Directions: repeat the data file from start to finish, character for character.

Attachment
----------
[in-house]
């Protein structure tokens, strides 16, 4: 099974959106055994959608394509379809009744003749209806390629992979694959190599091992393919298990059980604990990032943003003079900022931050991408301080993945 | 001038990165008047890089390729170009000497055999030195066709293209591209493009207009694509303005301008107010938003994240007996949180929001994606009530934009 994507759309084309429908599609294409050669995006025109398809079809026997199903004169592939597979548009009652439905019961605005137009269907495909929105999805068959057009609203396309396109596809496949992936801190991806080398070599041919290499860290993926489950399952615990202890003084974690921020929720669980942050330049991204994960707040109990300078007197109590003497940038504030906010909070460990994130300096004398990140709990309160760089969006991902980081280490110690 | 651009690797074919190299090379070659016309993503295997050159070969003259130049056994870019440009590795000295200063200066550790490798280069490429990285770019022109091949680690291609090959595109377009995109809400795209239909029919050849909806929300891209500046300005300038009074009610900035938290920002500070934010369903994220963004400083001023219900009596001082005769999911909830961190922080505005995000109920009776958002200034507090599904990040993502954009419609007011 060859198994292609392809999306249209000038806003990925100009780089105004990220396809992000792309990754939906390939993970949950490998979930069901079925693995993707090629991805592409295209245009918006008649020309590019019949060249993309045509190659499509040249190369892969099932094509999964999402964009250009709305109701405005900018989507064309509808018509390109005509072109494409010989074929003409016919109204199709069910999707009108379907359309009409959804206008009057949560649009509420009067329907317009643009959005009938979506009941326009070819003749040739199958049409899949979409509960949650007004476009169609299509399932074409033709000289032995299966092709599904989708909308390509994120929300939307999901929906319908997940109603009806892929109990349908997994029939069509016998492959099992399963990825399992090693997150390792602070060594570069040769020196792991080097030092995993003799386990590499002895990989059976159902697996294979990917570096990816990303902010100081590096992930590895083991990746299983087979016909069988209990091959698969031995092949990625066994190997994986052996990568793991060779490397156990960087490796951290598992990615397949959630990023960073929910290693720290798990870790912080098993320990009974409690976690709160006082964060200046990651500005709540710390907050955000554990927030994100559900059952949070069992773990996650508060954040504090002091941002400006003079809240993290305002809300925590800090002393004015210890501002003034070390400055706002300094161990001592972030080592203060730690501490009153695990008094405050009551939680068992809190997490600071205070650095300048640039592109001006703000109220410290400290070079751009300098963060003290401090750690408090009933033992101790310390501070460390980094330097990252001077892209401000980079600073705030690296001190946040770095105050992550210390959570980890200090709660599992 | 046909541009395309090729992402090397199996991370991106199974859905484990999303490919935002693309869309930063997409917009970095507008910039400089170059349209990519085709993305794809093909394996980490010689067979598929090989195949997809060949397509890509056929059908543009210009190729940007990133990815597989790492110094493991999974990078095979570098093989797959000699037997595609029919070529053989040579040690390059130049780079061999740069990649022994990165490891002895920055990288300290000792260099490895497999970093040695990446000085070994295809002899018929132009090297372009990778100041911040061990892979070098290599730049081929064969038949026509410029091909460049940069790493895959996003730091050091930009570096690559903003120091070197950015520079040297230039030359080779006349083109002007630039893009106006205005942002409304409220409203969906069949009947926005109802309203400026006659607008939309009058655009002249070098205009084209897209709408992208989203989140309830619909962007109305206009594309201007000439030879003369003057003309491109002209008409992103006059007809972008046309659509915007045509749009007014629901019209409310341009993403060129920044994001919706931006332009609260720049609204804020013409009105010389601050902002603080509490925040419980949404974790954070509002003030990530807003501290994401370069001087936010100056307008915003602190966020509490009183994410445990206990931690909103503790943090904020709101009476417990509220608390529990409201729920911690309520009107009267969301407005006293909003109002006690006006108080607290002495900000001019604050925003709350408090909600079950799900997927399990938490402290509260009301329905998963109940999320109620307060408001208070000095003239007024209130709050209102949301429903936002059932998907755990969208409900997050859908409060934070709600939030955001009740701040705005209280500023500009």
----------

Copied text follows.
[in-house]
């Protein structure tokens, strides 16, 4: 099974959106055994959608394509379809009744003749209806390629992979694959190599091992393919298990059980604990990032943003003079900022931050991408301080993945 | 001038990165008047890089390729170009000497055999030195066709293209591209493009207009694509303005301008107010938003994240007996949180929001994606009530934009 994507759309084309429908599609294409050669995006025109398809079809026997199903004169592939597979548009009652439905019961605005137009269907495909929105999805068959057009609203396309396109596809496949992936801190991806080398070599041919290499860290993926489950399952615990202890003084974690921020929720669980942050330049991204994960707040109990300078007197109590003497940038504030906010909070460990994130300096004398990140709990309160760089969006991902980081280490110690 | 651009690797074919190299090379070659016309993503295997050159070969003259130049056994870019440009590795000295200063200066550790490798280069490429990285770019022109091949680690291609090959595109377009995109809400795209239909029919050849909806929300891209500046300005300038009074009610900035938290920002500070934010369903994220963004400083001023219900009596001082005769999911909830961190922080505005995000109920009776958002200034507090599904990040993502954009419609007011 060859198994292609392809999306249209000038806003990925100009780089105004990220396809992000792309990754939906390939993970949950490998979930069901079925693995993707090629991805592409295209245009918006008649020309590019019949060249993309045509190659499509040249190369892969099932094509999964999402964009250009709305109701405005900018989507064309509808018509390109005509072109494409010989074929003409016919109204199709069910999707009108379907359309009409959804206008009057949560649009509420009067329907317009643009959005009938979506009941326009070819003749040739199958049409899949979409509960949650007004476009169609299509399932074409033709000289032995299966092709599904989708909308390509994120929300939307999901929906319908997940109603009806892929109990349908997994029939069509016998492959099992399963990825399992090693997150390792602070060594570069040769020196792991080097030092995993003799386990590499002895990989059976159902697996294979990917570096990816990303902010100081590096992930590895083991990746299983087979016909069988209990091959698969031995092949990625066994190997994986052996990568793991060779490397156990960087490796951290598992990615397949959630990023960073929910290693720290798990870790912080098993320990009974409690976690709160006082964060200046990651500005709540710390907050955000554990927030994100559900059952949070069992773990996650508060954040504090002091941002400006003079809240993290305002809300925590800090002393004015210890501002003034070390400055706002300094161990001592972030080592203060730690501490009153695990008094405050009551939680068992809190997490600071205070650095300048640039592109001006703000109220410290400290070079751009300098963060003290401090750690408090009933033992101790310390501070460390980094330097990252001077892209401000980079600073705030690296001190946040770095105050992550210390959570980890200090709660599992 | 046909541009395309090729992402090397199996991370991106199974859905484990999303490919935002693309869309930063997409917009970095507008910039400089170059349209990519085709993305794809093909394996980490010689067979598929090989195949997809060949397509890509056929059908543009210009190729940007990133990815597989790492110094493991999974990078095979570098093989797959000699037997595609029919070529053989040579040690390059130049780079061999740069990649022994990165490891002895920055990288300290000792260099490895497999970093040695990446000085070994295809002899018929132009090297372009990778100041911040061990892979070098290599730049081929064969038949026509410029091909460049940069790493895959996003730091050091930009570096690559903003120091070197950015520079040297230039030359080779006349083109002007630039893009106006205005942002409304409220409203969906069949009947926005109802309203400026006659607008939309009058655009002249070098205009084209897209709408992208989203989140309830619909962007109305206009594309201007000439030879003369003057003309491109002209008409992103006059007809972008046309659509915007045509749009007014629901019209409310341009993403060129920044994001919706931006332009609260720049609204804020013409009105010389601050902002603080509490925040419980949404974790954070509002003030990530807003501290994401370069001087936010100056307008915003602190966020509490009183994410445990206990931690909103503790943090904020709101009476417990509220608390529990409201729920911690309520009107009267969301407005006293909003109002006690006006108080607290002495900000001019604050925003709350408090909600079950799900997927399990938490402290509260009301329905998963109940999320109620307060408001208070000095003239007024209130709050209102949301429903936002059932998907755990969208409900997050859908409060934070709600939030955001009740701040705005209280500023500009």